When fly-fishermen visit their preferred haunts, they focus on fish and insects. That's usually enough. Like casual patrons at a favorite restaurant, most of us are satisfied just to partake. We have no burning desire to see what goes on "in the kitchen," behind the scenes, in fisheries management. But Dennis LaBare is not a casual angler. He is a passionate fly-fisherman, and a stream ecologist with a long track record of accomplishments, including Trout Unlimited's highest conservation award for a volunteer. He is also an unabashed advocate of Grand Lake Stream, Maine's premier river fishery for landlocked salmon.
Tagewahnahn - The Landlocked Salmon At Grand Lake Stream - (hardcover, 232 pages, $60.00) includes the reminiscing and sentiment expected from an angler who has loved a river and its environs for over forty years. Grand Lake Stream is the river of Dennis LaBare's boyhood, where he fished with his father, and it retains its magic as the "river of his heart." The author reverently describes the sometimes ethereal experience of fly-fishing for landlocked salmon there, but that's only a small part of this book.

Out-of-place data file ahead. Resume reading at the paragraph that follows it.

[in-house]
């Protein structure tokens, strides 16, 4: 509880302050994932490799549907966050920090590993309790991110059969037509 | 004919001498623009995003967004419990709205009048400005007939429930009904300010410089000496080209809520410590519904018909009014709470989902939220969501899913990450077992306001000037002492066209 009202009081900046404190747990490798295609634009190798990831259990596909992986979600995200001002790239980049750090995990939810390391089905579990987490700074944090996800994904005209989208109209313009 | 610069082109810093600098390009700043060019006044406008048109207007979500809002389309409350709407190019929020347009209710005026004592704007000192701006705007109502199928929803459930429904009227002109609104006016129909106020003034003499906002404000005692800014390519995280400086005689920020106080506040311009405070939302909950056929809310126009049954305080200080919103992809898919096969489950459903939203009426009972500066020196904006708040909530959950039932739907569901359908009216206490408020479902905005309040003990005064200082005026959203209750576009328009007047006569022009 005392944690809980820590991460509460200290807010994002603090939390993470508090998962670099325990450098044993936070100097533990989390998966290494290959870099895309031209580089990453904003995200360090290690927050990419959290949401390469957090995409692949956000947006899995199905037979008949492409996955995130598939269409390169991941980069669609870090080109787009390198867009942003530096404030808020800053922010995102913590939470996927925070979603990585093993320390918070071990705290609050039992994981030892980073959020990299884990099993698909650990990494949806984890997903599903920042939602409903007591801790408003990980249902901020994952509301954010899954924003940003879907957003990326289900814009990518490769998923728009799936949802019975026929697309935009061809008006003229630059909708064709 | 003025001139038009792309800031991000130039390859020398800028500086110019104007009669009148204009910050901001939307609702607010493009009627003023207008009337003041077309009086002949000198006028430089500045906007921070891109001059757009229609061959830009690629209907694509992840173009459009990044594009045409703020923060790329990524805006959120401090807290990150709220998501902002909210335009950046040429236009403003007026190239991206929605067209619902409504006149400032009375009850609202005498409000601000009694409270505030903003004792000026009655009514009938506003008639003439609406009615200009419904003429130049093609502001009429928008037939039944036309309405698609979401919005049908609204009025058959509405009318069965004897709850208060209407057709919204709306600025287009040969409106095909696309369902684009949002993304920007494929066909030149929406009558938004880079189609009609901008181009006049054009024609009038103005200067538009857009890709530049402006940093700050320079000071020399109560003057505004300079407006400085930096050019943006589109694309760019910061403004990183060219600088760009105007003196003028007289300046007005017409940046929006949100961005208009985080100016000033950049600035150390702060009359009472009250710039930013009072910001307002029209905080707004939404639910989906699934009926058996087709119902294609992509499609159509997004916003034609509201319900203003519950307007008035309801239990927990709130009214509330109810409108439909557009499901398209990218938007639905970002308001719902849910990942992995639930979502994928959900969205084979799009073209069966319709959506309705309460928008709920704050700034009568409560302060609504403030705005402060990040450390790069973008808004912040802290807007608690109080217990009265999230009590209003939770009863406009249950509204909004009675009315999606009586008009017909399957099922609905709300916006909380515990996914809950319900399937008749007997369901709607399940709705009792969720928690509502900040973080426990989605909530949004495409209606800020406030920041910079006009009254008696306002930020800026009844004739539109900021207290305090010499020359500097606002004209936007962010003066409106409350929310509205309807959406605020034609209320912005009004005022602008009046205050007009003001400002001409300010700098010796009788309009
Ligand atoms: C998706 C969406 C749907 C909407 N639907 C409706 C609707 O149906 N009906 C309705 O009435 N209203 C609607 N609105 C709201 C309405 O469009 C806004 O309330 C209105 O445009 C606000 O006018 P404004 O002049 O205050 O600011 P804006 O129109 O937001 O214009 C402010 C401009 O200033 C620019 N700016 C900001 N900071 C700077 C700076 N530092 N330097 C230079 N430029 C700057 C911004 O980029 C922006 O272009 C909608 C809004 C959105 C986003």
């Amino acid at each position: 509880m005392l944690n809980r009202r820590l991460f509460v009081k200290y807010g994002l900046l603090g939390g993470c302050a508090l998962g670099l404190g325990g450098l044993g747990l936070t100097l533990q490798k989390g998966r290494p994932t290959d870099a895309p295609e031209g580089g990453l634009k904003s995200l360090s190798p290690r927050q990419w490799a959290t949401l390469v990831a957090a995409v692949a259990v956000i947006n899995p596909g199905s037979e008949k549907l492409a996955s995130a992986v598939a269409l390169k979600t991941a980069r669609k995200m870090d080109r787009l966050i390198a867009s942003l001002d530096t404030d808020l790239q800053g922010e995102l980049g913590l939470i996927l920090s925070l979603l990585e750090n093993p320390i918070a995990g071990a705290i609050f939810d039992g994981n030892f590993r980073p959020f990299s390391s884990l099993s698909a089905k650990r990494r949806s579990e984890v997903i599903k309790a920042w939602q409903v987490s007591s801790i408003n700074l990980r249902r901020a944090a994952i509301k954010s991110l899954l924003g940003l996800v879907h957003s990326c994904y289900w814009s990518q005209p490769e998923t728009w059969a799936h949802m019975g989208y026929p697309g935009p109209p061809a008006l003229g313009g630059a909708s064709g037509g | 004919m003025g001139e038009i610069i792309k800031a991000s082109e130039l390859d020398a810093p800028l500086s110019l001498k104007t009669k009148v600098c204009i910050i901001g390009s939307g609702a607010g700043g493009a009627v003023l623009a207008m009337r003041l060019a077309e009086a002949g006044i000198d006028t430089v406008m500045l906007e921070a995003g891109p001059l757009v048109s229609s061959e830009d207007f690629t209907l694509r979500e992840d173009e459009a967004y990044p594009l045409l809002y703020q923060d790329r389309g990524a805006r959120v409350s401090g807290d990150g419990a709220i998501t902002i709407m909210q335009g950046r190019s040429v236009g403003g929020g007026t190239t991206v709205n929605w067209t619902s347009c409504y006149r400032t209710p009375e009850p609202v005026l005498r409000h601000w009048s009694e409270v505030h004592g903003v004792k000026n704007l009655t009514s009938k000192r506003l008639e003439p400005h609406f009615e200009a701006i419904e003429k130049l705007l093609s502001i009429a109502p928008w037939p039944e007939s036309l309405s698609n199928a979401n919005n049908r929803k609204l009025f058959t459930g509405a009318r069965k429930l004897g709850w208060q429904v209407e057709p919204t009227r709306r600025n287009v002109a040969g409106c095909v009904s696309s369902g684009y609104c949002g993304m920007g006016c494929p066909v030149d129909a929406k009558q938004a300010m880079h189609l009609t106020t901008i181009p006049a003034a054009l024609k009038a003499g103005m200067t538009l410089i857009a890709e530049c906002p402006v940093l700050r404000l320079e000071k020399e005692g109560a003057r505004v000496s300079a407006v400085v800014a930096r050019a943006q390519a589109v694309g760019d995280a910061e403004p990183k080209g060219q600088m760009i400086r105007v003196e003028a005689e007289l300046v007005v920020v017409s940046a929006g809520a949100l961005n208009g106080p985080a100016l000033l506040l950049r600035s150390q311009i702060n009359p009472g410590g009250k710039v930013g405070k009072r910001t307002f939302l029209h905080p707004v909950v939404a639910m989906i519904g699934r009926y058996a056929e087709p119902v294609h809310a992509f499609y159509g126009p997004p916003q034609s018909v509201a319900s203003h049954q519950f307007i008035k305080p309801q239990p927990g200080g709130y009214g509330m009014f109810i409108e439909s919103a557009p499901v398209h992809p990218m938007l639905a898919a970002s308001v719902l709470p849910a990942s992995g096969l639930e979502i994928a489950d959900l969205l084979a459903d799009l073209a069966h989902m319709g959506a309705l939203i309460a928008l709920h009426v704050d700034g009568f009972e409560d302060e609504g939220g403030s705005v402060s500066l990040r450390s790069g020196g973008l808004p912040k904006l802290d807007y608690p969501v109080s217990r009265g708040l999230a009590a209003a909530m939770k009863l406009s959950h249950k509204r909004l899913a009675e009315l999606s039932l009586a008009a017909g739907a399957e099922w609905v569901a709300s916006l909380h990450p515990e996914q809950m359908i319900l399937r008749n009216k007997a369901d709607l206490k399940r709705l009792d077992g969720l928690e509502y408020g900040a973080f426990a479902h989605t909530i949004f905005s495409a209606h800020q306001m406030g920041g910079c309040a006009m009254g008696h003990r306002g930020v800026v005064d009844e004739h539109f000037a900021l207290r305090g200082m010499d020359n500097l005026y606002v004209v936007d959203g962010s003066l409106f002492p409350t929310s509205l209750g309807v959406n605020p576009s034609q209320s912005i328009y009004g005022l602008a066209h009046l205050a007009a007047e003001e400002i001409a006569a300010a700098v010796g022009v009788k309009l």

The core of Tagewahnahn is an applied science success story -- the evolution of landlocked salmon management at Grand Lake Stream, from what it was a century ago to what it is now. Let's enjoy the magic the author says, but let me also show you how it is done. Tagewahnahn - The Landlocked Salmon At Grand Lake Stream is a detailed dissection of what makes this venerable Maine fishery tick. This book is rich in historical perspective. It includes "who's who" in the history of Grand Lake Stream fisheries management, and stories about famous and infamous characters who have fished there.